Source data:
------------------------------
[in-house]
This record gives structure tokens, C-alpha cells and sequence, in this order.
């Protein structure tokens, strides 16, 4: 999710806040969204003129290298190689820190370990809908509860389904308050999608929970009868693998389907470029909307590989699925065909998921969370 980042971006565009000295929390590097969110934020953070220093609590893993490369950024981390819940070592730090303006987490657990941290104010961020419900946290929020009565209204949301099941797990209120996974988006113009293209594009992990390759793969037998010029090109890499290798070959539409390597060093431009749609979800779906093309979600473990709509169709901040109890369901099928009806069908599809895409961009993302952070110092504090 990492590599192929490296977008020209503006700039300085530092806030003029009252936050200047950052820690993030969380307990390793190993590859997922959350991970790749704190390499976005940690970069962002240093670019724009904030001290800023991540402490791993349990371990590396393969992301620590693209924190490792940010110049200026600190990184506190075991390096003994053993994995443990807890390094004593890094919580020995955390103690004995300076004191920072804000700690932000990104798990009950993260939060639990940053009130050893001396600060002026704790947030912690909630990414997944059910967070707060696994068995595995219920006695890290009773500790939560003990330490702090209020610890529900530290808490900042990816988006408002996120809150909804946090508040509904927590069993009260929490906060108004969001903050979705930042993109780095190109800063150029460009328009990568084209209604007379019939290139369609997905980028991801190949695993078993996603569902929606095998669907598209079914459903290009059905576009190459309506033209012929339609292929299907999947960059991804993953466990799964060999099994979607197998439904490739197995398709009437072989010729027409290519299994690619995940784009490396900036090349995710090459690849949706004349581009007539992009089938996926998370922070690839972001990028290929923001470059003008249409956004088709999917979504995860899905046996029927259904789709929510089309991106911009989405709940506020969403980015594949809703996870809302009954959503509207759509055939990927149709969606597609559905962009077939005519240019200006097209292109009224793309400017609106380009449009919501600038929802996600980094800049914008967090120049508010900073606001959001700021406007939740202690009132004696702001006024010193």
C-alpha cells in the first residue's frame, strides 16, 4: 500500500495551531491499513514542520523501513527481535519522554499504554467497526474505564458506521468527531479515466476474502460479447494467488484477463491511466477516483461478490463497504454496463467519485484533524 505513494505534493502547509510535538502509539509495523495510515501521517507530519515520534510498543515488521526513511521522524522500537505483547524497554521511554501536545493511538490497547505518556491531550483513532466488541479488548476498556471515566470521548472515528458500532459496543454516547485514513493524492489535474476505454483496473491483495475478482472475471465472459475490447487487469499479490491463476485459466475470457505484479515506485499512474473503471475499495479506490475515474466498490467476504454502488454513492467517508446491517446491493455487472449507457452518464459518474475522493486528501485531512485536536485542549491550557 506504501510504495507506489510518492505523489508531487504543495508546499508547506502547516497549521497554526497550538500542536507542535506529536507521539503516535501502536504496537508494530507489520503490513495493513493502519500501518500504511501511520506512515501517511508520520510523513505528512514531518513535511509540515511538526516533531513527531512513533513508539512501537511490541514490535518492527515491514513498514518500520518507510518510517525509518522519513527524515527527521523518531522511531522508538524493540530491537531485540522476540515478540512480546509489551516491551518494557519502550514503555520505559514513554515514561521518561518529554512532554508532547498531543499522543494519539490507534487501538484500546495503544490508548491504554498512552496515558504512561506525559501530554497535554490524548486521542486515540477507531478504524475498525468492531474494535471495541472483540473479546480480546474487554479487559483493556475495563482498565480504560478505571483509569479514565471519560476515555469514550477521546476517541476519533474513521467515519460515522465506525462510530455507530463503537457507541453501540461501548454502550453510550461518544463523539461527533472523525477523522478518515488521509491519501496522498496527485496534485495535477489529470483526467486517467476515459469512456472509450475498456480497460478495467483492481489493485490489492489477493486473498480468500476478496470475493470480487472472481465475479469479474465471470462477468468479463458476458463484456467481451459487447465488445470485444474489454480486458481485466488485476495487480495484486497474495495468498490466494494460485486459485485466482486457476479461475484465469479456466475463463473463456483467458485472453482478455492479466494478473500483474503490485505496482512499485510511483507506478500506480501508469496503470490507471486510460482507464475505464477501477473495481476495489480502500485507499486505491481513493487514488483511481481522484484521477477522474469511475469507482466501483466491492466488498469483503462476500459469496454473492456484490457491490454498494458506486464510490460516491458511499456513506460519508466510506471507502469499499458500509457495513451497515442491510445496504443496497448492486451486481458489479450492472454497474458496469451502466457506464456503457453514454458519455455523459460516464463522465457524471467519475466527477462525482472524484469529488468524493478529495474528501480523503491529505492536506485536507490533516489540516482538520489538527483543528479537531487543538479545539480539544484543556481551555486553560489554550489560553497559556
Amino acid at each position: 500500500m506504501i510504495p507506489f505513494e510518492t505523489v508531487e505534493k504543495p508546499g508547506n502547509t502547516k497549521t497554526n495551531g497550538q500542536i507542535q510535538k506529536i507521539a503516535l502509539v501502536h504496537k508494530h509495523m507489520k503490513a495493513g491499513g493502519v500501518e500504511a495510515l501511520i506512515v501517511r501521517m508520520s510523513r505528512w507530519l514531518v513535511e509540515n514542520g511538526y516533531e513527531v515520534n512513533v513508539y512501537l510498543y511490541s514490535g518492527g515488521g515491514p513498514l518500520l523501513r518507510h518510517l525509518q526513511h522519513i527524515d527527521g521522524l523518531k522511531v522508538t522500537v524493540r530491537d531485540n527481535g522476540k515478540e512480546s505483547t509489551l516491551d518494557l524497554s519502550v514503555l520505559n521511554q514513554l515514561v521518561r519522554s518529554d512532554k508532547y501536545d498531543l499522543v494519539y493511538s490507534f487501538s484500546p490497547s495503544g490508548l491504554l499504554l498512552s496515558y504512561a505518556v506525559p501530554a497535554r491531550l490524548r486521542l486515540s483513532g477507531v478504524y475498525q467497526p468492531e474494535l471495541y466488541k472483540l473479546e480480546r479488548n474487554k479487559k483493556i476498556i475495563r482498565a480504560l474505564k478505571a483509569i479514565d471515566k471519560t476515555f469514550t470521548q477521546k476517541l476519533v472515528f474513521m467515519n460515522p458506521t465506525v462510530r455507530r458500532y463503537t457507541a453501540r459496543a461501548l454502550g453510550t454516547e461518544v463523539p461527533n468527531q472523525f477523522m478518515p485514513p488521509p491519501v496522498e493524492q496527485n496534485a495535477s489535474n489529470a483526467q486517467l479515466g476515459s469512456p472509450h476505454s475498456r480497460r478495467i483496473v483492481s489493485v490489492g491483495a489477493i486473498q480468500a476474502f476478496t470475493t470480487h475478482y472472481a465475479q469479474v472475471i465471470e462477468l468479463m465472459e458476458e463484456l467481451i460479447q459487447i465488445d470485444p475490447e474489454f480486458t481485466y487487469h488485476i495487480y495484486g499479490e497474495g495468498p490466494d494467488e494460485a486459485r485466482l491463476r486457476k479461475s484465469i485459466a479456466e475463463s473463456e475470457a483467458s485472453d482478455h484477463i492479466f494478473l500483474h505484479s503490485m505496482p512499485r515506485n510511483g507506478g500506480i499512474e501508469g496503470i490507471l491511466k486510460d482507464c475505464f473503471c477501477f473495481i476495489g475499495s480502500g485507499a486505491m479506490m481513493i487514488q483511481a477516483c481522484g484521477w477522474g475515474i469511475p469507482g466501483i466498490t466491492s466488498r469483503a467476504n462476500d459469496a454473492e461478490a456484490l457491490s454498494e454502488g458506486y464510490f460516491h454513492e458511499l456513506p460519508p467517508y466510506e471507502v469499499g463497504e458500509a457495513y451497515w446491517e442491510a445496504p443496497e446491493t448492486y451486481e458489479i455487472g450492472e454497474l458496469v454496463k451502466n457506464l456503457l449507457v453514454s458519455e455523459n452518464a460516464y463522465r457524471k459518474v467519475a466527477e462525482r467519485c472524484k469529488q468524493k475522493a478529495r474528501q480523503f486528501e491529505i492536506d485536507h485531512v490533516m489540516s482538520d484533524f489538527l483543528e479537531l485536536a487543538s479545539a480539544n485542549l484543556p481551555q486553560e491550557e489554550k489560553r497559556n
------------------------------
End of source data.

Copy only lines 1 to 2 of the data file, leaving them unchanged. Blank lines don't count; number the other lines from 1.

[in-house]
This record gives structure tokens, C-alpha cells and sequence, in this order.